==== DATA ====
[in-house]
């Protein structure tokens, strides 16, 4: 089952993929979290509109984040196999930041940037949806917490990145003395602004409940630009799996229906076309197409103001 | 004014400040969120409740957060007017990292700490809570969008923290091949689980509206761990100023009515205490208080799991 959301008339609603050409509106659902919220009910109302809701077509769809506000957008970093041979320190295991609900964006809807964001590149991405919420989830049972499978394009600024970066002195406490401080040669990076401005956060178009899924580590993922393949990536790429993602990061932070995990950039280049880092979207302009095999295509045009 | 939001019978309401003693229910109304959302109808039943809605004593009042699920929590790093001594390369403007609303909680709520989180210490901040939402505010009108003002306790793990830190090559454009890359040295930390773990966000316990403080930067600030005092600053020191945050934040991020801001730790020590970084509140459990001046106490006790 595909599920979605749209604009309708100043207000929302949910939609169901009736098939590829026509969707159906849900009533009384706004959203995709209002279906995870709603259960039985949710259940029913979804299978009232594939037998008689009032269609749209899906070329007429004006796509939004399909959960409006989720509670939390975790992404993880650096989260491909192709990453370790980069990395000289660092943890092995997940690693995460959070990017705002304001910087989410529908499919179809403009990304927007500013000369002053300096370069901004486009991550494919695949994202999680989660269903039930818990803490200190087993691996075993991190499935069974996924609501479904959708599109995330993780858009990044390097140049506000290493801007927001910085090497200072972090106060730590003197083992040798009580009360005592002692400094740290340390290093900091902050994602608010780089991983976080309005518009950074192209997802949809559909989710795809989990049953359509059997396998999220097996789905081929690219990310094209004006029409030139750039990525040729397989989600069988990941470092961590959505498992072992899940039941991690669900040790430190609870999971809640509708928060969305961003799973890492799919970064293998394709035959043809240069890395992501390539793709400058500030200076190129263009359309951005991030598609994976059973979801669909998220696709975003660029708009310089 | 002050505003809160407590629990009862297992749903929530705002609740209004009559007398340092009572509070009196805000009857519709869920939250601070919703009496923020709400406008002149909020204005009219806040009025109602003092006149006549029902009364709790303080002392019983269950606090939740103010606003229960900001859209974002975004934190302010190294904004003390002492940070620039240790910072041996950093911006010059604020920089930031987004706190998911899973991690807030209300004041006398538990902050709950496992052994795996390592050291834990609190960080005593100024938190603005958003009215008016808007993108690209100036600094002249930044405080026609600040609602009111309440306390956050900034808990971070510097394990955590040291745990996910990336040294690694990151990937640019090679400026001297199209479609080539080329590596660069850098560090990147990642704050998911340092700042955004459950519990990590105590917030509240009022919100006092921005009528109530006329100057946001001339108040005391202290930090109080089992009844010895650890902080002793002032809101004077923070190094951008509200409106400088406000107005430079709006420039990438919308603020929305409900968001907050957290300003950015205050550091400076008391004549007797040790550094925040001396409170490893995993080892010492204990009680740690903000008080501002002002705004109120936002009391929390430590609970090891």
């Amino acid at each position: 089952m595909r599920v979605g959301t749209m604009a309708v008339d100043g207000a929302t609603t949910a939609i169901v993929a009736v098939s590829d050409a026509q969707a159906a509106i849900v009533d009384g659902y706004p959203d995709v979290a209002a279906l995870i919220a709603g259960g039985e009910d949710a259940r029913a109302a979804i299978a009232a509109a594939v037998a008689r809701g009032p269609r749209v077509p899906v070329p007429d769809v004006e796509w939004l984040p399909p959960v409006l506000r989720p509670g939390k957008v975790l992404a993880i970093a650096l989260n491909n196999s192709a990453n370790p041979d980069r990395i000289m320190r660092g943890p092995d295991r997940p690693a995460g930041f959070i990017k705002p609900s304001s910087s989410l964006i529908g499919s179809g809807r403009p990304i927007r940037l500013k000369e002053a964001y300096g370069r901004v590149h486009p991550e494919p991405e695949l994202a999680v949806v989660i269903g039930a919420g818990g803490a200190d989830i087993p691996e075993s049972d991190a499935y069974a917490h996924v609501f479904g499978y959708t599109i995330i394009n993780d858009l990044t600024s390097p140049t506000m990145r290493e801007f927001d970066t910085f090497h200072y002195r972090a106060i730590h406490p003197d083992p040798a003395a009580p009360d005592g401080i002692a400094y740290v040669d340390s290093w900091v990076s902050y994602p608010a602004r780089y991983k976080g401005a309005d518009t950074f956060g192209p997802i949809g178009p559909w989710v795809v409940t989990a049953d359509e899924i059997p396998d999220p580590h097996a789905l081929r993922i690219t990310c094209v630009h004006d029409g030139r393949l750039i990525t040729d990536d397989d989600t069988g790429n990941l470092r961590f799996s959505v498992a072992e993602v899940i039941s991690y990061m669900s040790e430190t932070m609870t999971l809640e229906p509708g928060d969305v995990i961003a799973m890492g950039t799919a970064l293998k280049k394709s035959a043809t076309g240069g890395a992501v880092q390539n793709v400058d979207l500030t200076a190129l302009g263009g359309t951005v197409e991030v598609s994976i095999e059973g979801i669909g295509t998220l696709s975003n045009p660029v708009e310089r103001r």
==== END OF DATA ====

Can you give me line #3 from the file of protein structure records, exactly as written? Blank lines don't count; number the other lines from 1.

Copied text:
């Amino acid at each position: 089952m595909r599920v979605g959301t749209m604009a309708v008339d100043g207000a929302t609603t949910a939609i169901v993929a009736v098939s590829d050409a026509q969707a159906a509106i849900v009533d009384g659902y706004p959203d995709v979290a209002a279906l995870i919220a709603g259960g039985e009910d949710a259940r029913a109302a979804i299978a009232a509109a594939v037998a008689r809701g009032p269609r749209v077509p899906v070329p007429d769809v004006e796509w939004l984040p399909p959960v409006l506000r989720p509670g939390k957008v975790l992404a993880i970093a650096l989260n491909n196999s192709a990453n370790p041979d980069r990395i000289m320190r660092g943890p092995d295991r997940p690693a995460g930041f959070i990017k705002p609900s304001s910087s989410l964006i529908g499919s179809g809807r403009p990304i927007r940037l500013k000369e002053a964001y300096g370069r901004v590149h486009p991550e494919p991405e695949l994202a999680v949806v989660i269903g039930a919420g818990g803490a200190d989830i087993p691996e075993s049972d991190a499935y069974a917490h996924v609501f479904g499978y959708t599109i995330i394009n993780d858009l990044t600024s390097p140049t506000m990145r290493e801007f927001d970066t910085f090497h200072y002195r972090a106060i730590h406490p003197d083992p040798a003395a009580p009360d005592g401080i002692a400094y740290v040669d340390s290093w900091v990076s902050y994602p608010a602004r780089y991983k976080g401005a309005d518009t950074f956060g192209p997802i949809g178009p559909w989710v795809v409940t989990a049953d359509e899924i059997p396998d999220p580590h097996a789905l081929r993922i690219t990310c094209v630009h004006d029409g030139r393949l750039i990525t040729d990536d397989d989600t069988g790429n990941l470092r961590f799996s959505v498992a072992e993602v899940i039941s991690y990061m669900s040790e430190t932070m609870t999971l809640e229906p509708g928060d969305v995990i961003a799973m890492g950039t799919a970064l293998k280049k394709s035959a043809t076309g240069g890395a992501v880092q390539n793709v400058d979207l500030t200076a190129l302009g263009g359309t951005v197409e991030v598609s994976i095999e059973g979801i669909g295509t998220l696709s975003n045009p660029v708009e310089r103001r």